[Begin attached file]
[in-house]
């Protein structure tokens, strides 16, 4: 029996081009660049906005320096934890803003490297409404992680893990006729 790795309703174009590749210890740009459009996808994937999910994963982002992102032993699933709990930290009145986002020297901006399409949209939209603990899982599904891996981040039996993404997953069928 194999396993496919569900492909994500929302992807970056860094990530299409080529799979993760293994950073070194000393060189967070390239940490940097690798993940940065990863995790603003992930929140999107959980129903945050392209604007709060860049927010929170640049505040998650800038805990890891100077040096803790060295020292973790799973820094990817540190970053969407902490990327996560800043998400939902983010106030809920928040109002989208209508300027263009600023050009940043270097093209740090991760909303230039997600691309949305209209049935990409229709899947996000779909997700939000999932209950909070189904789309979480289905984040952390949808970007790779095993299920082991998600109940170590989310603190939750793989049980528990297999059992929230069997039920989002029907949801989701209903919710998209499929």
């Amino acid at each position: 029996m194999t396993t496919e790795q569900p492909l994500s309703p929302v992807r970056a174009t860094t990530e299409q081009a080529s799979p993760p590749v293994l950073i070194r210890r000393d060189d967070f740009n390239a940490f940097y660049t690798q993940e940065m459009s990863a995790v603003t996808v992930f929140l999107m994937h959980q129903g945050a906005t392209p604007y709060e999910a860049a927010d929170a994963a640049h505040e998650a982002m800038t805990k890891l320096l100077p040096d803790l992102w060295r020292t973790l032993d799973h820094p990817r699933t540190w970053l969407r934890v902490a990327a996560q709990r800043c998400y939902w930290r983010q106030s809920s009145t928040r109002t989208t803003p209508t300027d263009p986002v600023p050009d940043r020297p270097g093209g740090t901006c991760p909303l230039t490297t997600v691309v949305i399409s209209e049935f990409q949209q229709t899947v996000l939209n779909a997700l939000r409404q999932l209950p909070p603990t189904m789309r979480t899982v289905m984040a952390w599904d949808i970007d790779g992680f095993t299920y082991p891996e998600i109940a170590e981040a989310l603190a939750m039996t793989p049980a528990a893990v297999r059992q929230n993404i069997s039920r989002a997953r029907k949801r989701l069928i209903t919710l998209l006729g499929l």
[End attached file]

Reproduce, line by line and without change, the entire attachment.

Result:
[in-house]
């Protein structure tokens, strides 16, 4: 029996081009660049906005320096934890803003490297409404992680893990006729 790795309703174009590749210890740009459009996808994937999910994963982002992102032993699933709990930290009145986002020297901006399409949209939209603990899982599904891996981040039996993404997953069928 194999396993496919569900492909994500929302992807970056860094990530299409080529799979993760293994950073070194000393060189967070390239940490940097690798993940940065990863995790603003992930929140999107959980129903945050392209604007709060860049927010929170640049505040998650800038805990890891100077040096803790060295020292973790799973820094990817540190970053969407902490990327996560800043998400939902983010106030809920928040109002989208209508300027263009600023050009940043270097093209740090991760909303230039997600691309949305209209049935990409229709899947996000779909997700939000999932209950909070189904789309979480289905984040952390949808970007790779095993299920082991998600109940170590989310603190939750793989049980528990297999059992929230069997039920989002029907949801989701209903919710998209499929």
């Amino acid at each position: 029996m194999t396993t496919e790795q569900p492909l994500s309703p929302v992807r970056a174009t860094t990530e299409q081009a080529s799979p993760p590749v293994l950073i070194r210890r000393d060189d967070f740009n390239a940490f940097y660049t690798q993940e940065m459009s990863a995790v603003t996808v992930f929140l999107m994937h959980q129903g945050a906005t392209p604007y709060e999910a860049a927010d929170a994963a640049h505040e998650a982002m800038t805990k890891l320096l100077p040096d803790l992102w060295r020292t973790l032993d799973h820094p990817r699933t540190w970053l969407r934890v902490a990327a996560q709990r800043c998400y939902w930290r983010q106030s809920s009145t928040r109002t989208t803003p209508t300027d263009p986002v600023p050009d940043r020297p270097g093209g740090t901006c991760p909303l230039t490297t997600v691309v949305i399409s209209e049935f990409q949209q229709t899947v996000l939209n779909a997700l939000r409404q999932l209950p909070p603990t189904m789309r979480t899982v289905m984040a952390w599904d949808i970007d790779g992680f095993t299920y082991p891996e998600i109940a170590e981040a989310l603190a939750m039996t793989p049980a528990a893990v297999r059992q929230n993404i069997s039920r989002a997953r029907k949801r989701l069928i209903t919710l998209l006729g499929l």